Latest team news

  • Updating and assessment!

    13:49 09 October 2015
    By Roy Henderson

    Every three years those of us who work with chain-saws have to do a refresher course followed by an assessment and it was my turn this year. So, I spent two days last week in the South Lakes working with our senior forester Martin Thwaites. Over the course of three years there are always changes to good practice that have to be learned and also we might have developed some bad habits without realising it. Martin can spot these and iron them out during the course. I always learn a lot from him and this year was no exception.

    Another day was spent with a new volunteer for my team. Mick is someone I’ve known for a number of years now from my time on the Mountain Rescue Team. He is going to be a huge asset to my team of volunteers. His first task will be helping with a survey of the outdoors furniture – the gates, bridges & stiles etc. So I have been out with him looking at examples, discussing what I’m looking for and making sure that he has a good handle on how to report back his findings.

    Daisy here,

    I’ve been playing with Gus and Bryn on Derwent Island while Roy was chain-sawing. They’re my best friends now.
  • Homage to Catalonia

    08:00 09 October 2015
    By Clair Payne, Craig Hutchinson, Glenn Bailey, Ian Griffiths, John Atkinson, John Moffat, Luke Sherwen, Matthew Allmark, Nick Petrie, Paul Farrington, Paul Kear , Richard Tanner, Rob Clarke, Sam Stalker, Sarah Anderson, Stuart Graham

    A visit to the Aiguestortes I Estany de Sant Maurici National Park.
    In September I was lucky enough to pay a visit to a National Park in Spain, to find out how things were done over there, and if any ideas might be transferable to the Lake District. The trip was funded by the National Trust’s Land, Outdoors, and Nature travel bursary scheme, which enables NT staff to investigate good practice of helping people to connect with nature.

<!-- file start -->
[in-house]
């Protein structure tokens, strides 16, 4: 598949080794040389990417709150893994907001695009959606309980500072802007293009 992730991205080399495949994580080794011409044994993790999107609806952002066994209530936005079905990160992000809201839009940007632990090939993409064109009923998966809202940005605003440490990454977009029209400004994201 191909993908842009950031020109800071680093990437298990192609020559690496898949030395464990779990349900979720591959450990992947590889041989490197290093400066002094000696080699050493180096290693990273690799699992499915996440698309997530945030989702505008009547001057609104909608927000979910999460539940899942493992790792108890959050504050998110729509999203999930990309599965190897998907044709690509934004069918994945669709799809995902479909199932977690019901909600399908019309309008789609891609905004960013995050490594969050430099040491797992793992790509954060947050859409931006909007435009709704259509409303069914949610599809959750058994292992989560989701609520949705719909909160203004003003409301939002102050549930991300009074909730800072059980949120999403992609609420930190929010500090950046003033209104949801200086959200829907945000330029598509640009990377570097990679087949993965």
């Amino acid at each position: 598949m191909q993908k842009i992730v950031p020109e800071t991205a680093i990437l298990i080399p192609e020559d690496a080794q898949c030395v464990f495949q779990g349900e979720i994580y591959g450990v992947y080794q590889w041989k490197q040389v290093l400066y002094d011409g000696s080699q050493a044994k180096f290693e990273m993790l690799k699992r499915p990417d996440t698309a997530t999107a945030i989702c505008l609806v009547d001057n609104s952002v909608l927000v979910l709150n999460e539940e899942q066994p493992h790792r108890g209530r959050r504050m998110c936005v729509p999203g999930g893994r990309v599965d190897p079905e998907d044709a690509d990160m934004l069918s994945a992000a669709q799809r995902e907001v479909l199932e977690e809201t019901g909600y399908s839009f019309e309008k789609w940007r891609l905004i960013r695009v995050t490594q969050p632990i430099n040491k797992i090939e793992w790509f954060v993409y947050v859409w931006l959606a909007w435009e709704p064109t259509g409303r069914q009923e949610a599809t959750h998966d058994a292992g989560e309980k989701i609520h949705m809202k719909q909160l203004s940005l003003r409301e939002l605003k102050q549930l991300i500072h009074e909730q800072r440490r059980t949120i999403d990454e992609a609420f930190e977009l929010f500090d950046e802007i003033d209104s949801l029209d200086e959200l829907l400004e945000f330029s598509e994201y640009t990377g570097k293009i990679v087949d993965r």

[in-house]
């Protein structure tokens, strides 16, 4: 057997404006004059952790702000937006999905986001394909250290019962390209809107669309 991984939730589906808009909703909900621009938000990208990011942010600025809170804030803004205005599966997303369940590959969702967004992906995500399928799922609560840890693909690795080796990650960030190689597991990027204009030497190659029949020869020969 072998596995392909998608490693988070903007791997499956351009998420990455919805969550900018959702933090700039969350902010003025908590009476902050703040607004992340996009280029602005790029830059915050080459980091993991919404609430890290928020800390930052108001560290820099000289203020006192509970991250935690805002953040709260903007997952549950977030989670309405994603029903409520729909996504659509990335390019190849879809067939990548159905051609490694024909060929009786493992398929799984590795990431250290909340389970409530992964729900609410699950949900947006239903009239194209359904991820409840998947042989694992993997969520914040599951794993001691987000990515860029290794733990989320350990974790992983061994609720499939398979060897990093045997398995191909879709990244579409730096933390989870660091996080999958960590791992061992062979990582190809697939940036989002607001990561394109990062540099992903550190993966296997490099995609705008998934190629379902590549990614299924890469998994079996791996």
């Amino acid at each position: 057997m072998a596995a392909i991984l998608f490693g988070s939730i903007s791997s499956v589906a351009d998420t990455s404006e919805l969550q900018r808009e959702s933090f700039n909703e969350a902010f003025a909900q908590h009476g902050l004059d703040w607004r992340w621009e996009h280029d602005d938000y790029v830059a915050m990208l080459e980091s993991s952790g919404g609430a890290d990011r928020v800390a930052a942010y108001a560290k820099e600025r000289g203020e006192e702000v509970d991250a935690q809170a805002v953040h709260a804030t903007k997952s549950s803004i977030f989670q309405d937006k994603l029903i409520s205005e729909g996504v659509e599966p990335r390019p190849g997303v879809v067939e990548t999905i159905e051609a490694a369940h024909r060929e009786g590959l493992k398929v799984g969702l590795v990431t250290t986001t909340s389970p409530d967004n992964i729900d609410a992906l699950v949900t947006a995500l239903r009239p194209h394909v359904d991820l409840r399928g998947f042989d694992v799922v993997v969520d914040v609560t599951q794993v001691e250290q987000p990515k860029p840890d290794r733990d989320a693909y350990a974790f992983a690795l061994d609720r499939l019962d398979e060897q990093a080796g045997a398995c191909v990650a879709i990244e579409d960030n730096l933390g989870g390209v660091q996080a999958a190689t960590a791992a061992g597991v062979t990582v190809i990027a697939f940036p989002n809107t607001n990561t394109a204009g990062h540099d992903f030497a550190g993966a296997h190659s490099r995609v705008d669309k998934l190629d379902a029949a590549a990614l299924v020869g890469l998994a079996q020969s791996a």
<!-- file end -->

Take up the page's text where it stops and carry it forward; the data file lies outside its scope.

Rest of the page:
The Aiguestortes I Estany de Sant Maurici National Park is in the north-west corner of Catalonia, close to the French border in the Pyrenees. The name translates as ‘winding rivers and little lakes of Saint Maurici’, and it doesn’t disappoint. Amidst the countless rivers and lakes, deciduous woodland merges into pine forests which cloak the hillsides up to a natural treeline, and from which vertiginous peaks emerge, rising skywards for up to 3000m. It’s a spectacular landscape, popular with visitors wishing to exploit the wealth of recreational opportunities.  But I was keen to find out how people were managed, how the expectations of visitors were balanced with conservation, and whether any ideas would be relevant to the particular pressures facing the Lake District.  

    Designated in 1955, the park covers 408km2, split between a peripheral zone of 267km2, and a core area of 141km2. This distinction plays a pivotal role in how the park is managed.  Within the core area, human activities are stringently regulated, with a firm emphasis on access by foot only, and allowing natural processes to dominate.  There are no permanent dwellings within this area, the only buildings being the high mountain ‘refugis’. Somewhere between a youth hostel and a mountain bothy, these are staffed in the summer months, and for a few euros weary hikers can receive a hot shower, a meal, and a bed for the night. As no camping is permitted anywhere within the core area the refugis play a vital role in enabling visitors to explore the park. However, many people, including park officials, believe that the camping regulations are too strict and in a wild area with no roads are unenforceable anyway.  No roads means no traffic however, which lends the core area a very peaceful atmosphere and makes it feel more remote than it actually is. The only vehicles permitted to enter are Land Rover taxis to ferry people to the two main starting points for hikes at either end of the park.